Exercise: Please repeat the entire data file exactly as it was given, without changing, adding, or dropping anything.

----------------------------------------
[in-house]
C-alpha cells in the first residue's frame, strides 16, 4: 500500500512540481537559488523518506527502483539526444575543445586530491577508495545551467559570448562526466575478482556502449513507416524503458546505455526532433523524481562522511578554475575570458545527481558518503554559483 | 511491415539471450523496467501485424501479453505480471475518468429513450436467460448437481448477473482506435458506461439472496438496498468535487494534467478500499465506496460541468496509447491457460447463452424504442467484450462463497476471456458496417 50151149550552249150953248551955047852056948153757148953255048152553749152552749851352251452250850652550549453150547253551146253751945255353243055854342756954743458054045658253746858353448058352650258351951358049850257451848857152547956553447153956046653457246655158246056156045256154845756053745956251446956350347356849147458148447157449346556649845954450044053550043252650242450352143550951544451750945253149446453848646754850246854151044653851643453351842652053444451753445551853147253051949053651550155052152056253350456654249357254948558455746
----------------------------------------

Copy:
[in-house]
C-alpha cells in the first residue's frame, strides 16, 4: 500500500512540481537559488523518506527502483539526444575543445586530491577508495545551467559570448562526466575478482556502449513507416524503458546505455526532433523524481562522511578554475575570458545527481558518503554559483 | 511491415539471450523496467501485424501479453505480471475518468429513450436467460448437481448477473482506435458506461439472496438496498468535487494534467478500499465506496460541468496509447491457460447463452424504442467484450462463497476471456458496417 50151149550552249150953248551955047852056948153757148953255048152553749152552749851352251452250850652550549453150547253551146253751945255353243055854342756954743458054045658253746858353448058352650258351951358049850257451848857152547956553447153956046653457246655158246056156045256154845756053745956251446956350347356849147458148447157449346556649845954450044053550043252650242450352143550951544451750945253149446453848646754850246854151044653851643453351842652053444451753445551853147253051949053651550155052152056253350456654249357254948558455746